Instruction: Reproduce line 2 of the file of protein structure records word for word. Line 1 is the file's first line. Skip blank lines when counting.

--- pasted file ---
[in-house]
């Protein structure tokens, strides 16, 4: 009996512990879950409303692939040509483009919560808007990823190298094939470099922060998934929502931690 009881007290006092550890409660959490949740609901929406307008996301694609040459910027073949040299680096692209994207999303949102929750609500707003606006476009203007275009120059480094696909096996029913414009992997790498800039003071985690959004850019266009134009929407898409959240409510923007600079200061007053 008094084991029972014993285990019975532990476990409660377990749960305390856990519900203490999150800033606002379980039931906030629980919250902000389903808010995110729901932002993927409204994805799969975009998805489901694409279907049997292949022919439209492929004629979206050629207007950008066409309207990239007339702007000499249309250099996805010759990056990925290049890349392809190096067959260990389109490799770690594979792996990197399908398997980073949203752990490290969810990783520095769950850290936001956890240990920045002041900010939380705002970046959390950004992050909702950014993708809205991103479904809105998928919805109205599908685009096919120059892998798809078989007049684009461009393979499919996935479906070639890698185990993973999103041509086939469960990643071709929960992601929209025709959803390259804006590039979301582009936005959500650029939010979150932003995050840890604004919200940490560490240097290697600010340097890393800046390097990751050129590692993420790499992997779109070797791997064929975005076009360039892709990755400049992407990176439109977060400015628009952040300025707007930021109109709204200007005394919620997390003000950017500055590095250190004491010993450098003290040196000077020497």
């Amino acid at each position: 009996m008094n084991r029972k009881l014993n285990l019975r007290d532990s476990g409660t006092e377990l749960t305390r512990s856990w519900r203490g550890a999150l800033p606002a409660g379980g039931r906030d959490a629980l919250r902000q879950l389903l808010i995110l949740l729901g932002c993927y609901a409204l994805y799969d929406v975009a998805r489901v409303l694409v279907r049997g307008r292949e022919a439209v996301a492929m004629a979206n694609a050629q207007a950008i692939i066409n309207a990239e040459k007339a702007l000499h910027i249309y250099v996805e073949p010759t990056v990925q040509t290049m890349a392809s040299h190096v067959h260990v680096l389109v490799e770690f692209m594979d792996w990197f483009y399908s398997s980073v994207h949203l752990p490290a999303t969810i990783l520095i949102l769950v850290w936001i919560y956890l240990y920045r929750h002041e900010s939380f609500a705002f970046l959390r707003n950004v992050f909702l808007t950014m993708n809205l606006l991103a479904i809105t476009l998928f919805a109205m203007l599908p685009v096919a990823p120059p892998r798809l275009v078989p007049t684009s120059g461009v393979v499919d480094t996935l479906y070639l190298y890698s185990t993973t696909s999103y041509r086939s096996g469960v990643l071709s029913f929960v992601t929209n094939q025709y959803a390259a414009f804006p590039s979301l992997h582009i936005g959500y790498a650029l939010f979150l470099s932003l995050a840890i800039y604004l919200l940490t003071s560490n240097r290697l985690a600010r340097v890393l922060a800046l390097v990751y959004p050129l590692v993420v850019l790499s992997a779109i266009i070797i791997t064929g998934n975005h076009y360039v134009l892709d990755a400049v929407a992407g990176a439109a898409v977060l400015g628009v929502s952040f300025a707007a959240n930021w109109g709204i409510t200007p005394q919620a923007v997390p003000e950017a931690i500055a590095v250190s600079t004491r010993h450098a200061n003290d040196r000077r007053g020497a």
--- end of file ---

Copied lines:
């Protein structure tokens, strides 16, 4: 009996512990879950409303692939040509483009919560808007990823190298094939470099922060998934929502931690 009881007290006092550890409660959490949740609901929406307008996301694609040459910027073949040299680096692209994207999303949102929750609500707003606006476009203007275009120059480094696909096996029913414009992997790498800039003071985690959004850019266009134009929407898409959240409510923007600079200061007053 008094084991029972014993285990019975532990476990409660377990749960305390856990519900203490999150800033606002379980039931906030629980919250902000389903808010995110729901932002993927409204994805799969975009998805489901694409279907049997292949022919439209492929004629979206050629207007950008066409309207990239007339702007000499249309250099996805010759990056990925290049890349392809190096067959260990389109490799770690594979792996990197399908398997980073949203752990490290969810990783520095769950850290936001956890240990920045002041900010939380705002970046959390950004992050909702950014993708809205991103479904809105998928919805109205599908685009096919120059892998798809078989007049684009461009393979499919996935479906070639890698185990993973999103041509086939469960990643071709929960992601929209025709959803390259804006590039979301582009936005959500650029939010979150932003995050840890604004919200940490560490240097290697600010340097890393800046390097990751050129590692993420790499992997779109070797791997064929975005076009360039892709990755400049992407990176439109977060400015628009952040300025707007930021109109709204200007005394919620997390003000950017500055590095250190004491010993450098003290040196000077020497």